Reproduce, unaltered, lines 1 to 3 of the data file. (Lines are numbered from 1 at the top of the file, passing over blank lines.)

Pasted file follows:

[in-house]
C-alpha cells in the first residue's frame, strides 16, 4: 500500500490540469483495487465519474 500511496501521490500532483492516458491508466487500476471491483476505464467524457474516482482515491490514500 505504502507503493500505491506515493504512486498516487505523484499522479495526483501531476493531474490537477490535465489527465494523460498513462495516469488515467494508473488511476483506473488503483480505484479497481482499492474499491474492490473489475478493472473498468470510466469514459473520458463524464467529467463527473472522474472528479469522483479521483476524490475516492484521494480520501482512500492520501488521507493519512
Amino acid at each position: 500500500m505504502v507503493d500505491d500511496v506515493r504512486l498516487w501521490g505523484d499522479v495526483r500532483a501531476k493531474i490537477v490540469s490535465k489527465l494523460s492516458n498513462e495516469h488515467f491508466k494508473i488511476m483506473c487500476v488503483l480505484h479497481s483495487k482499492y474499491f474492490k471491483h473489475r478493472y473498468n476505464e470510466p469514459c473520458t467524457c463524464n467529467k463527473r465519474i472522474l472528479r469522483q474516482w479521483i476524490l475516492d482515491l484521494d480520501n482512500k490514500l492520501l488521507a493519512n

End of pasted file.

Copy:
[in-house]
C-alpha cells in the first residue's frame, strides 16, 4: 500500500490540469483495487465519474 500511496501521490500532483492516458491508466487500476471491483476505464467524457474516482482515491490514500 505504502507503493500505491506515493504512486498516487505523484499522479495526483501531476493531474490537477490535465489527465494523460498513462495516469488515467494508473488511476483506473488503483480505484479497481482499492474499491474492490473489475478493472473498468470510466469514459473520458463524464467529467463527473472522474472528479469522483479521483476524490475516492484521494480520501482512500492520501488521507493519512
Amino acid at each position: 500500500m505504502v507503493d500505491d500511496v506515493r504512486l498516487w501521490g505523484d499522479v495526483r500532483a501531476k493531474i490537477v490540469s490535465k489527465l494523460s492516458n498513462e495516469h488515467f491508466k494508473i488511476m483506473c487500476v488503483l480505484h479497481s483495487k482499492y474499491f474492490k471491483h473489475r478493472y473498468n476505464e470510466p469514459c473520458t467524457c463524464n467529467k463527473r465519474i472522474l472528479r469522483q474516482w479521483i476524490l475516492d482515491l484521494d480520501n482512500k490514500l492520501l488521507a493519512n